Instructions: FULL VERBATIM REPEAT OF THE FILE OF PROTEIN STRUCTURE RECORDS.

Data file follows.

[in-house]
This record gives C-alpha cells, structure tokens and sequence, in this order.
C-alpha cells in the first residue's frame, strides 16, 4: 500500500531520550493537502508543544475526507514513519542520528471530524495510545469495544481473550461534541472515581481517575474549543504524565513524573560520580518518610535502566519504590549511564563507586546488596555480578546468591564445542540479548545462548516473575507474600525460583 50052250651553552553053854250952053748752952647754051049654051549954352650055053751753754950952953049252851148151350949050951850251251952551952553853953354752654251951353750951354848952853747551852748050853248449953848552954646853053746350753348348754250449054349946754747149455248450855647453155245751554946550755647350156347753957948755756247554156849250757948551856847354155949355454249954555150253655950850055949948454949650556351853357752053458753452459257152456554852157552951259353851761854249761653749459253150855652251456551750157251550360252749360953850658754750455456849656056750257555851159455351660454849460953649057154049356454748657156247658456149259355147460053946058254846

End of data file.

[in-house]
This record gives C-alpha cells, structure tokens and sequence, in this order.
C-alpha cells in the first residue's frame, strides 16, 4: 500500500531520550493537502508543544475526507514513519542520528471530524495510545469495544481473550461534541472515581481517575474549543504524565513524573560520580518518610535502566519504590549511564563507586546488596555480578546468591564445542540479548545462548516473575507474600525460583 50052250651553552553053854250952053748752952647754051049654051549954352650055053751753754950952953049252851148151350949050951850251251952551952553853953354752654251951353750951354848952853747551852748050853248449953848552954646853053746350753348348754250449054349946754747149455248450855647453155245751554946550755647350156347753957948755756247554156849250757948551856847354155949355454249954555150253655950850055949948454949650556351853357752053458753452459257152456554852157552951259353851761854249761653749459253150855652251456551750157251550360252749360953850658754750455456849656056750257555851159455351660454849460953649057154049356454748657156247658456149259355147460053946058254846